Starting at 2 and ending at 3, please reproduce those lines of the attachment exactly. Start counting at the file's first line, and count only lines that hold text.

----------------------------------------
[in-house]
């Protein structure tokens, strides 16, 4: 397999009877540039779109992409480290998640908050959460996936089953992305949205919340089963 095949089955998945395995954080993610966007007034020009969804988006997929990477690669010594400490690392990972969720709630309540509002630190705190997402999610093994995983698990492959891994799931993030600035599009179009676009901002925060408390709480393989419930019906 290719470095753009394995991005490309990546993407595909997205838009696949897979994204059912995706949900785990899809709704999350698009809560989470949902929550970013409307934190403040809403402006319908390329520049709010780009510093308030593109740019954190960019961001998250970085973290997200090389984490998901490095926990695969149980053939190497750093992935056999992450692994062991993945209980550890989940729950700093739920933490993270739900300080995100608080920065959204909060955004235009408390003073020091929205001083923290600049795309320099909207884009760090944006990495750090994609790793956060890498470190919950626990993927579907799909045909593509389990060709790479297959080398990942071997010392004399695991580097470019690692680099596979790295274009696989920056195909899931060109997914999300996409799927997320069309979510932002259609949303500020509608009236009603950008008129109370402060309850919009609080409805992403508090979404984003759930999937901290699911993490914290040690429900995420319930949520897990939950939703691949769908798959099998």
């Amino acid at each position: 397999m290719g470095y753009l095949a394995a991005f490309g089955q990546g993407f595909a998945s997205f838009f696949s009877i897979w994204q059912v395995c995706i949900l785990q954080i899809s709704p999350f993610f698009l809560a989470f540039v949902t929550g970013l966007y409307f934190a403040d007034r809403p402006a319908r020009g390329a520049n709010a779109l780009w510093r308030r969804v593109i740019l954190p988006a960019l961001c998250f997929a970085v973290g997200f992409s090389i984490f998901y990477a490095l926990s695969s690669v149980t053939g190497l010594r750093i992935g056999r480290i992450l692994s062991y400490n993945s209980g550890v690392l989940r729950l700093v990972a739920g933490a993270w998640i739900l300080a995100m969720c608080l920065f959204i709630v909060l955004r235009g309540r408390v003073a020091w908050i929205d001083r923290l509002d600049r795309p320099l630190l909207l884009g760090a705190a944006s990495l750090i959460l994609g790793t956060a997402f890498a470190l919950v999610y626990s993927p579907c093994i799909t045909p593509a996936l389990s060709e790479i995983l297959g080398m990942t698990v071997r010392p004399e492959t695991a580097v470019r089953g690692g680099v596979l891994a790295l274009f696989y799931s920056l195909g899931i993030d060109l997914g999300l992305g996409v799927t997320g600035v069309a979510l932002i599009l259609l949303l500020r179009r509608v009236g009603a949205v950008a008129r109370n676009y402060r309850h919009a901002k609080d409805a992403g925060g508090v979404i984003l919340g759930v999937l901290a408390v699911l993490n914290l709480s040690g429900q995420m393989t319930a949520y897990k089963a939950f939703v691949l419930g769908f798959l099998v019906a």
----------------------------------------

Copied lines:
């Protein structure tokens, strides 16, 4: 397999009877540039779109992409480290998640908050959460996936089953992305949205919340089963 095949089955998945395995954080993610966007007034020009969804988006997929990477690669010594400490690392990972969720709630309540509002630190705190997402999610093994995983698990492959891994799931993030600035599009179009676009901002925060408390709480393989419930019906 290719470095753009394995991005490309990546993407595909997205838009696949897979994204059912995706949900785990899809709704999350698009809560989470949902929550970013409307934190403040809403402006319908390329520049709010780009510093308030593109740019954190960019961001998250970085973290997200090389984490998901490095926990695969149980053939190497750093992935056999992450692994062991993945209980550890989940729950700093739920933490993270739900300080995100608080920065959204909060955004235009408390003073020091929205001083923290600049795309320099909207884009760090944006990495750090994609790793956060890498470190919950626990993927579907799909045909593509389990060709790479297959080398990942071997010392004399695991580097470019690692680099596979790295274009696989920056195909899931060109997914999300996409799927997320069309979510932002259609949303500020509608009236009603950008008129109370402060309850919009609080409805992403508090979404984003759930999937901290699911993490914290040690429900995420319930949520897990939950939703691949769908798959099998």
């Amino acid at each position: 397999m290719g470095y753009l095949a394995a991005f490309g089955q990546g993407f595909a998945s997205f838009f696949s009877i897979w994204q059912v395995c995706i949900l785990q954080i899809s709704p999350f993610f698009l809560a989470f540039v949902t929550g970013l966007y409307f934190a403040d007034r809403p402006a319908r020009g390329a520049n709010a779109l780009w510093r308030r969804v593109i740019l954190p988006a960019l961001c998250f997929a970085v973290g997200f992409s090389i984490f998901y990477a490095l926990s695969s690669v149980t053939g190497l010594r750093i992935g056999r480290i992450l692994s062991y400490n993945s209980g550890v690392l989940r729950l700093v990972a739920g933490a993270w998640i739900l300080a995100m969720c608080l920065f959204i709630v909060l955004r235009g309540r408390v003073a020091w908050i929205d001083r923290l509002d600049r795309p320099l630190l909207l884009g760090a705190a944006s990495l750090i959460l994609g790793t956060a997402f890498a470190l919950v999610y626990s993927p579907c093994i799909t045909p593509a996936l389990s060709e790479i995983l297959g080398m990942t698990v071997r010392p004399e492959t695991a580097v470019r089953g690692g680099v596979l891994a790295l274009f696989y799931s920056l195909g899931i993030d060109l997914g999300l992305g996409v799927t997320g600035v069309a979510l932002i599009l259609l949303l500020r179009r509608v009236g009603a949205v950008a008129r109370n676009y402060r309850h919009a901002k609080d409805a992403g925060g508090v979404i984003l919340g759930v999937l901290a408390v699911l993490n914290l709480s040690g429900q995420m393989t319930a949520y897990k089963a939950f939703v691949l419930g769908f798959l099998v019906a």